# Solving Absolute-Value Equations of Complex Numbers

I just started doing A-Level Further Maths and I am unsure of how to solve this question: $|z-3|= |z-1|$

I understand that with $|z| = 1$ you would get a circle of a radius of 1 on the origin on the argand diagram however I'm not sure what you would do for the question above.

(Sorry if there are any formatting mistakes or errors, new to this)

Hint. Let $z=x+iy$ then your equation is equivalent to $$(x-3)^2+y^2=|z-3|^2=|z-1|^2=(x-1)^2+y^2.$$ After the algebraic solution. Are you able to solve the problem also from the geometric point of view? Note that you are looking for the points whose distances from 1 and 3 are the same. That is the line segment bisector of the real segment $[1,3]$ whose equation is $x=2$ or $\mbox{Re}(z)=2$.

P.S. In general $|z-u|= |z-v|$ is the line segment bisector of the segment of extreme point $u$ and $v$. The equation of this line can be found by solving $$(x-u_x)^2+(y-u_y)^2=(x-v_x)^2+(y-v_y)^2$$ where $u=u_x+iu_y$ and $v=v_x+iv_y$. Finally we get $$(v_x-u_x) x+(v_y-u_y)y=\frac{|v|^2-|u|^2}{2}.$$

• I need to show a set of solutions so the answer would have to be in a geometric point of view – Max Sep 9 '16 at 22:09
• @SylentNyte Note the $y^2$'s would cancel out, so any value of $y$ plus the correct values of $x$ will satisfy the problem. Its a straight line along $x=\dots$ – Simply Beautiful Art Sep 9 '16 at 22:11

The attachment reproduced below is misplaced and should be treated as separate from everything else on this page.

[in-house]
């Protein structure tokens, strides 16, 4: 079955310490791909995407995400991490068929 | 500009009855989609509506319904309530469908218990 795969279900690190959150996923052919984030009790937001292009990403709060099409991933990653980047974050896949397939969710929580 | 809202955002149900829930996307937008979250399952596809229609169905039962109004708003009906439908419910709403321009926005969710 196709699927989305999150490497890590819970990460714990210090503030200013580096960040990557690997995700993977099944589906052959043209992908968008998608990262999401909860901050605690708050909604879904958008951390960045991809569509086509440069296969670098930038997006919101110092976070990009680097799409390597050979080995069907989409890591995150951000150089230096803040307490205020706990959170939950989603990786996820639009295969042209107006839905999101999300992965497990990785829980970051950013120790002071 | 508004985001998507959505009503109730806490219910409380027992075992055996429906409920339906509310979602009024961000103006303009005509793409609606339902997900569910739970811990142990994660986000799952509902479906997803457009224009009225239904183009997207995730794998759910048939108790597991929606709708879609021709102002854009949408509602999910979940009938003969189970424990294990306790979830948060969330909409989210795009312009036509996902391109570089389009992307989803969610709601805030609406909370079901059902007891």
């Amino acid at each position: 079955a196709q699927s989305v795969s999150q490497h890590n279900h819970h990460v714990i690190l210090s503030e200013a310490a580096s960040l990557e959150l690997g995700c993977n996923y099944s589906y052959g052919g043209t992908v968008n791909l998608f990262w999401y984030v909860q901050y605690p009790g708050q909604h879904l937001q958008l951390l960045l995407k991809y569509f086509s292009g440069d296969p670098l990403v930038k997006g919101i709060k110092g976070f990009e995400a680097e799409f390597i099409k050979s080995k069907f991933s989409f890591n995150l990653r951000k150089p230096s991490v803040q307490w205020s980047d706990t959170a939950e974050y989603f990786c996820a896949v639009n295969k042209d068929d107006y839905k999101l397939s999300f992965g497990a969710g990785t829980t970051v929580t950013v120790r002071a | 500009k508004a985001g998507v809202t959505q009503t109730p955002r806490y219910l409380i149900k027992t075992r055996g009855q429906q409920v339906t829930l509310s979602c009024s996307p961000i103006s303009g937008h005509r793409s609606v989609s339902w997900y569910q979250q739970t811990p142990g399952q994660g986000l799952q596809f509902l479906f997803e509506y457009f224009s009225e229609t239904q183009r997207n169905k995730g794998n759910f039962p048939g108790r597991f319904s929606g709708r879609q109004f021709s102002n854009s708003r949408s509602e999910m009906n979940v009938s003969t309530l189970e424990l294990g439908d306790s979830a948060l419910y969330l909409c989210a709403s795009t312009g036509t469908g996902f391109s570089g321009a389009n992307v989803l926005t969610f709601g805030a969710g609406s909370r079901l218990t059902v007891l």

• @SimpleArt, got it, x = 2, thank you! – Max Sep 9 '16 at 22:14
• @Sylent Nyte Line segment bisector is the key-word. – Robert Z Sep 9 '16 at 22:15
• @RobertZ Meh, no need to confuse him. I think $z=2+iy$ is fine. – Simply Beautiful Art Sep 9 '16 at 22:17

$\left| {z - c} \right| = r$ is a circle of radius r with center at $c+0i$, so
$\left| {z - 1} \right| = r = \left| {z - 3} \right|$ clearly is the intersection of ..., all which stay on a ...

$|z-3|=|z-1|$ is the locus of points $z$ in the complex plane that are equidistant from $3$ and $1$. It is geometrically obvious that this is the vertical line $\Re(z) = 2$.

For a calculation leading to the same result, square both sides of the equality and use $|z|^2 = z \bar{z}$:

$$(z-3)(\bar z - 3) = (z - 1)(\bar z - 1)$$

$$z \bar z -3(z + \bar z) + 9 = z \bar z -(z + \bar z) + 1$$

$$2(z+\bar z) = 8$$ $$z+\bar z = 4$$

Since $z+\bar z = 2 \;\Re(z)$ the latter simplifies to $\Re(z) = 2$.